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Titlesort descending Citation Alternate Citation Summary Type
Adams v Reahy [2007] NSWSC 1276

The first respondent claimed that despite their best efforts their dog was unable to gain weight and appeared emaciated. When proceedings were instituted, the first respondent was successful in being granted a permanent stay as the appellant, the RSPCA, failed to grant the first respondent access to the dog to determine its current state of health. On appeal, it was determined that a permanent stay was an inappropriate remedy and that the first respondent should be granted a temporary stay only until the dog could be examined.

Case
Allanson v. Toncich 2002 WL 1897936 (Austrailia) 2002 WASCA 216

Appeal uphold the judgement against the dog owner for damages, but recalculates damages upward.

Case
Anderson v Ah Kit [2004] WASC 194

In proceedings for defamation, the plaintiff alleged that the defendant published information giving rise to the imputations that the plaintiff left animals to starve and that the Northern Territory government had to intervene to feed those animals. The defendant pleaded, inter alia, the defences of Polly Peck and fair comment. The Court ruled that the Polly Peck defense was sufficiently justified to survive the plaintiff's strike out application. It was held, however, that although animal welfare generally was a matter of public interest, the welfare of some animals held on private property was not, and could not be made by extensive media coverage, a matter of public interest.

Case
Anderson v Moore [2007] WASC 135

The appellant ignored advice to make available reasonable amounts of food to feed sheep. The appellant claimed to be acting under veterinary advice and further that the trial judge erred in taking into account the subjectivity of the appellant's actions. All claims were dismissed.

Case
Animal Liberation (Vic) Inc v Gasser (1991) 1 VR 51 (1990) Aust Torts Reports 81-027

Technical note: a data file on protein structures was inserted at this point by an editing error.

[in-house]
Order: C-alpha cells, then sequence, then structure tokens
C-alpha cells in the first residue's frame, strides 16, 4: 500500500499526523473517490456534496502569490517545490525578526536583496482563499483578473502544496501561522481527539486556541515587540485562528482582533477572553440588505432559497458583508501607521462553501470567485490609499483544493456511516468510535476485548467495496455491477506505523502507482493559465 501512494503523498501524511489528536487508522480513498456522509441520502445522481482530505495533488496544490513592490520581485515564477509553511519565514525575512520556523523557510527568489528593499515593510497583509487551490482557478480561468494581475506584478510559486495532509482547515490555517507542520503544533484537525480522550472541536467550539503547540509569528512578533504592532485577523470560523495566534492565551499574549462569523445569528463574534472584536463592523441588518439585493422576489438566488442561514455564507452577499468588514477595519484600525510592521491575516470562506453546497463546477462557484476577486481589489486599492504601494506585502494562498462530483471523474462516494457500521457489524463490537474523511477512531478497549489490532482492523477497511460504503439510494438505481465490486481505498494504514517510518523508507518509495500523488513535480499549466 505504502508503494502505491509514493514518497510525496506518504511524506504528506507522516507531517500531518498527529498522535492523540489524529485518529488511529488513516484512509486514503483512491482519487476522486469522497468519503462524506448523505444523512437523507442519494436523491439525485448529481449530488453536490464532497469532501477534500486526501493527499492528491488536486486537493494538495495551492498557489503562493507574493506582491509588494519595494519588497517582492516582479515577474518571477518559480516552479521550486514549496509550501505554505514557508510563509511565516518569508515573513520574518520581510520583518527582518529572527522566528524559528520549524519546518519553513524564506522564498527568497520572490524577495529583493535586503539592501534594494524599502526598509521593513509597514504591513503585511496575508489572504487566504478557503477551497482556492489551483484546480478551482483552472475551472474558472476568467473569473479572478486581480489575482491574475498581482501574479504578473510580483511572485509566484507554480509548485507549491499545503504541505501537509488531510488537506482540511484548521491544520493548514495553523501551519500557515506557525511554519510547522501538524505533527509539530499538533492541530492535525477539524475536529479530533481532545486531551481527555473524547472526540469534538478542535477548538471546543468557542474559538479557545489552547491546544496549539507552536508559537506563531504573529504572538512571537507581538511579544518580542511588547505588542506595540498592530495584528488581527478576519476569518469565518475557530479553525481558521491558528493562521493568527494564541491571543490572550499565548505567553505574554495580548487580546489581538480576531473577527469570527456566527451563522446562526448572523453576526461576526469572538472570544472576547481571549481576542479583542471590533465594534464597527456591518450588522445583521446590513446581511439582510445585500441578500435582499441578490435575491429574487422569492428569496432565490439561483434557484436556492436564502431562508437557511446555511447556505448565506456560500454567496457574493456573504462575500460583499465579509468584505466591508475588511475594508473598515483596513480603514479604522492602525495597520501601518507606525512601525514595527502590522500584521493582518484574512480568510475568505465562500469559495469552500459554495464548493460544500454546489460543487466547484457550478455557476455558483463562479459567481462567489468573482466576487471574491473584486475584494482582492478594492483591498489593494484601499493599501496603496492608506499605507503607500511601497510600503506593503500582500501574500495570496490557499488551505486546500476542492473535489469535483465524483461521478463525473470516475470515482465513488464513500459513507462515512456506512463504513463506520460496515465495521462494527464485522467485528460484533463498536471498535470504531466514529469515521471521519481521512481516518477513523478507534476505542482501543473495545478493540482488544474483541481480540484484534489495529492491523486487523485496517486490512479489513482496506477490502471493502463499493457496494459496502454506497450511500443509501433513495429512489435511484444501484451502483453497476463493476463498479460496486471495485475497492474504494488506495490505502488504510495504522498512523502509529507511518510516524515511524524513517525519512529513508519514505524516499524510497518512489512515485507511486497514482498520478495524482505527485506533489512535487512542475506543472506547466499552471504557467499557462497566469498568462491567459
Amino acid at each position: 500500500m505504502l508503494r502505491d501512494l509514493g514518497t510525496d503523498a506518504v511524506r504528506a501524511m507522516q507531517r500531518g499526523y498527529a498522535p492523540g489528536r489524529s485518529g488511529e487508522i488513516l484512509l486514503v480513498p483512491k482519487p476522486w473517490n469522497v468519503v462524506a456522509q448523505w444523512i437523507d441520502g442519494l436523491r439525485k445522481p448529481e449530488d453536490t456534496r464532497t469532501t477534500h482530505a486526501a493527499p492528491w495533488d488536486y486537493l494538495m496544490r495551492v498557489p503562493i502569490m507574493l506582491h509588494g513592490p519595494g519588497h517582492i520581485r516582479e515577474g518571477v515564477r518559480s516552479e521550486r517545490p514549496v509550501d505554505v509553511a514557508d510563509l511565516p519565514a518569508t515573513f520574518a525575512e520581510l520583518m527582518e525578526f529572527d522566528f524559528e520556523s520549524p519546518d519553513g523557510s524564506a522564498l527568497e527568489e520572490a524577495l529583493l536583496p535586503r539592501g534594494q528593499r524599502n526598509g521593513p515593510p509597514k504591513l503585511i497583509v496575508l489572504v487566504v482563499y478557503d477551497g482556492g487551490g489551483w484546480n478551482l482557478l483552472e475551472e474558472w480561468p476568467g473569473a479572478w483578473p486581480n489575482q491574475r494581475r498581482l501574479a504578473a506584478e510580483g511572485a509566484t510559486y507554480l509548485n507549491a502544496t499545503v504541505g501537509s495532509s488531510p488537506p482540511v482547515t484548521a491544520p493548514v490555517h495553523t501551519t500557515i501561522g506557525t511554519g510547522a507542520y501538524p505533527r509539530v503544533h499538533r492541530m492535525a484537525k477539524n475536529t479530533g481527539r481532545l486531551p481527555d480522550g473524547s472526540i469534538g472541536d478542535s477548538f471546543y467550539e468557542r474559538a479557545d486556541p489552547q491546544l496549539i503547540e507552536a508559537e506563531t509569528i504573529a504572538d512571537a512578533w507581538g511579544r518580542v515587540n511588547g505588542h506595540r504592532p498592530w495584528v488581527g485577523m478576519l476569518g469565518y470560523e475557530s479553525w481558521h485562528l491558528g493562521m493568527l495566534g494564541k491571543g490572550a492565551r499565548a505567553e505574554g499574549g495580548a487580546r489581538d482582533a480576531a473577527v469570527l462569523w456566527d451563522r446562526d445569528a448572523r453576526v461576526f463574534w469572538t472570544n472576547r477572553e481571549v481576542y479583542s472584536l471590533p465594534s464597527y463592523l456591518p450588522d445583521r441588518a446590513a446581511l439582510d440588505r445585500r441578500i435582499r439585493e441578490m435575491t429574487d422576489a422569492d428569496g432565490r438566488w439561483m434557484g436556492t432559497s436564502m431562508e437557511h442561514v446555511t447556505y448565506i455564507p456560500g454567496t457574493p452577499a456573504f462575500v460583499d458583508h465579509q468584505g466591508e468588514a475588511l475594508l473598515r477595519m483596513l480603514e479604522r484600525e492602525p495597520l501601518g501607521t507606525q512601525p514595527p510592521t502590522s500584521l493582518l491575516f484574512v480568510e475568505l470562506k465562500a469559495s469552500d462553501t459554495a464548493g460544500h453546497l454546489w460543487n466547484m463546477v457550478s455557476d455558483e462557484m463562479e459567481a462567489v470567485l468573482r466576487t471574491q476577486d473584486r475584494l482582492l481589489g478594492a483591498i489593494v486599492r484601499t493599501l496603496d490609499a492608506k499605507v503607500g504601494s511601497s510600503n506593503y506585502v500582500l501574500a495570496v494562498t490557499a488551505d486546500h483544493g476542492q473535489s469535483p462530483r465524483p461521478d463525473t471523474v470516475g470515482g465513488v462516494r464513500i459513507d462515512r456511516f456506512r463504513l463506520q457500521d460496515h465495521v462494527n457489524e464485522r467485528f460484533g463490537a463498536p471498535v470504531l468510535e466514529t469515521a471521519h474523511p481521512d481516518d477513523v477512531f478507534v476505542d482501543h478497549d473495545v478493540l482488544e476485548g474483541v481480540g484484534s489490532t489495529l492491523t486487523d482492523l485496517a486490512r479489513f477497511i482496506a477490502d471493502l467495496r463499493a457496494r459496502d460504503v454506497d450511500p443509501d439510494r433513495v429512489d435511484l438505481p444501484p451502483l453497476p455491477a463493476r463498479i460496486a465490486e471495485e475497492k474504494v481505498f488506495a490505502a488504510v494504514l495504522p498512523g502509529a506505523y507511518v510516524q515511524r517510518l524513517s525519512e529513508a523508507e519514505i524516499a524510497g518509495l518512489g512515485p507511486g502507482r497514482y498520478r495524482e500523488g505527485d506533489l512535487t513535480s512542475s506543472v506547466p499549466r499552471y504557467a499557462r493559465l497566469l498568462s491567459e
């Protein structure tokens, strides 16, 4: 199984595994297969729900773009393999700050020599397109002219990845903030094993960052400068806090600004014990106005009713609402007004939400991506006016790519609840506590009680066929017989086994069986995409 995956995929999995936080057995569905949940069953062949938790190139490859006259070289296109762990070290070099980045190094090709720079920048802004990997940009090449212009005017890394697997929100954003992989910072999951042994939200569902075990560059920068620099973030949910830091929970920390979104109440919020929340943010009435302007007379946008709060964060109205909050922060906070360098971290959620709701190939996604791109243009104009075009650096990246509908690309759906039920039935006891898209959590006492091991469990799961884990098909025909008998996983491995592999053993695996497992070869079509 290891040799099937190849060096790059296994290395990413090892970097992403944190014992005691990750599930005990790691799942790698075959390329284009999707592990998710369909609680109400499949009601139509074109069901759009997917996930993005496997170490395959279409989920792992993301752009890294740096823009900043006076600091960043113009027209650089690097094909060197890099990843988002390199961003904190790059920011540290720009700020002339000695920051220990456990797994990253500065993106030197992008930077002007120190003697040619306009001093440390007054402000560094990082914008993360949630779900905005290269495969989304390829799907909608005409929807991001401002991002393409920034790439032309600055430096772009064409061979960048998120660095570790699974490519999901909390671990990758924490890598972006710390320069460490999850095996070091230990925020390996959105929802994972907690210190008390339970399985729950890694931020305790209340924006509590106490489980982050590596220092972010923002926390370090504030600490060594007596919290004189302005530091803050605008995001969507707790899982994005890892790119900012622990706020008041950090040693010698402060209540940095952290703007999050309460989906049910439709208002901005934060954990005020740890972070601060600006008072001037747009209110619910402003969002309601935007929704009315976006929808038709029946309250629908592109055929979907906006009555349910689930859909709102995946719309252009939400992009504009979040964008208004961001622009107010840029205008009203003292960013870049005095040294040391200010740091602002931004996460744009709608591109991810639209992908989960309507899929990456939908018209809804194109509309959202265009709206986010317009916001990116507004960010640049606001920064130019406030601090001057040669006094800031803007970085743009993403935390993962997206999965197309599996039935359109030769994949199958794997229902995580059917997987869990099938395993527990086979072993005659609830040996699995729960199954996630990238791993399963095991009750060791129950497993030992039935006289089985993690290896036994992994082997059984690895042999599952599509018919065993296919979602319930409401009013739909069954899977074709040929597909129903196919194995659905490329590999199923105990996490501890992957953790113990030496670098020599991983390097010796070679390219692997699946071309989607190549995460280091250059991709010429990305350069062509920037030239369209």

Animal Liberation were injuncted from publishing words claiming animal cruelty in a circus or demonstrating against that circus. They were also found guilty of nuisance resulting from their demonstration outside that circus. On appeal, the injunctions were overturned although the finding of nuisance was upheld.

Case
Animal Liberation Ltd v Department of Environment & Conservation [2007] NSWSC 221

The applicants sought to restrain a proposed aerial shooting of pigs and goats on interlocutory basis pending the outcome of a suit claiming the aerial shooting would constitute cruelty. It was found that the applicants did not have a 'special interest' and as such did not have standing to bring the injunction. The application was dismissed.

Case
Animal Liberation Ltd v National Parks & Wildlife Service [2003] NSWSC 457

The applicants sought an interlocutory injunction to restrain the respondent from conducting an aerial shooting of goats as part of a 'cull'. The applicants claimed that the aerial shooting constituted cruelty as the goats, once wounded, would die a slow death. An injunction was granted to the applicants pending final hearing of the substantive action against the aerial shooting.

Case
Australian Broadcasting Corporation v Lenah Game Meats Pty Ltd (2001) 208 CLR 199 (2001) 185 ALR 1; (2001) 76 ALJR 1; (2001) 22(19) Leg Rep 11; (2001) 54 IPR 161; (2001) Aust Torts Reports 81-627; [2001] HCA 63

The respondent was successful in obtaining an injunction against the appellants from publishing a film displaying possums being stunned and killed at an abattoir. The film had been obtained from a third party while trespassing. The Court found that it was not unconscionable for the appellants to publish the film and a corporation did not have a right to privacy.

Case
Australian Wool Innovation Ltd v Newkirk (No 2) [2005] FCA 1307

The respondents, including PETA, engaged in a campaign to boycott the Australian wool industry on the bases of the cruelty incurred by the practice of mulesing and because of its link to the live export industry. The applicants, including Australian Wool Innovation who represented the Australian wool industry, sought to bring an action against the respondents for hindering trade under the Trade Practices Act (Cth) s 45DB and conspiring to injure the applicants by unlawful means. The respondents were successful in having these claims struck out.

Case
Beaumont v Cahir [2004] ACTSC 97

The appellant landed a hot air balloon in a paddock occupied by a dressage horse belonging to the respondent. The horse was spooked and impaled itself on fencing. The appellant was liable for the cost of reinstating the horse to health and was not permitted to euthanise the horse and find a replacement.

Case

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